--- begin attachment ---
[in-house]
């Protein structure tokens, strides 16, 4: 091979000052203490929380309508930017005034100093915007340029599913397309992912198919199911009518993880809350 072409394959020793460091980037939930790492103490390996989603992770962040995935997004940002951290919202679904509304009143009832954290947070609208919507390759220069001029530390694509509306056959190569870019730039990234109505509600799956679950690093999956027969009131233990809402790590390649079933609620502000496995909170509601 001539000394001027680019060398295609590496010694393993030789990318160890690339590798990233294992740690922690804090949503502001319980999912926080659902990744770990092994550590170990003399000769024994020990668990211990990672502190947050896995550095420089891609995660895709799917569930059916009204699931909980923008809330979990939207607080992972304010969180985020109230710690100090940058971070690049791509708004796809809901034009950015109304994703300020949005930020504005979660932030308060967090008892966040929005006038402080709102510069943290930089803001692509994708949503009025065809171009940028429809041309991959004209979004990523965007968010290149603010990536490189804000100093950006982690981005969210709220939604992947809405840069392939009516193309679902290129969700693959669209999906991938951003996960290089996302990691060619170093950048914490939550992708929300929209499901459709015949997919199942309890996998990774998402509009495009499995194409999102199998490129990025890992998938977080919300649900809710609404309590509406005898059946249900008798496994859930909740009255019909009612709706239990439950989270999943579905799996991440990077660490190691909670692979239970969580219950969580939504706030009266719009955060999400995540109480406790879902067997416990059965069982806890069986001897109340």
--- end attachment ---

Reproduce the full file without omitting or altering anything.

[in-house]
């Protein structure tokens, strides 16, 4: 091979000052203490929380309508930017005034100093915007340029599913397309992912198919199911009518993880809350 072409394959020793460091980037939930790492103490390996989603992770962040995935997004940002951290919202679904509304009143009832954290947070609208919507390759220069001029530390694509509306056959190569870019730039990234109505509600799956679950690093999956027969009131233990809402790590390649079933609620502000496995909170509601 001539000394001027680019060398295609590496010694393993030789990318160890690339590798990233294992740690922690804090949503502001319980999912926080659902990744770990092994550590170990003399000769024994020990668990211990990672502190947050896995550095420089891609995660895709799917569930059916009204699931909980923008809330979990939207607080992972304010969180985020109230710690100090940058971070690049791509708004796809809901034009950015109304994703300020949005930020504005979660932030308060967090008892966040929005006038402080709102510069943290930089803001692509994708949503009025065809171009940028429809041309991959004209979004990523965007968010290149603010990536490189804000100093950006982690981005969210709220939604992947809405840069392939009516193309679902290129969700693959669209999906991938951003996960290089996302990691060619170093950048914490939550992708929300929209499901459709015949997919199942309890996998990774998402509009495009499995194409999102199998490129990025890992998938977080919300649900809710609404309590509406005898059946249900008798496994859930909740009255019909009612709706239990439950989270999943579905799996991440990077660490190691909670692979239970969580219950969580939504706030009266719009955060999400995540109480406790879902067997416990059965069982806890069986001897109340």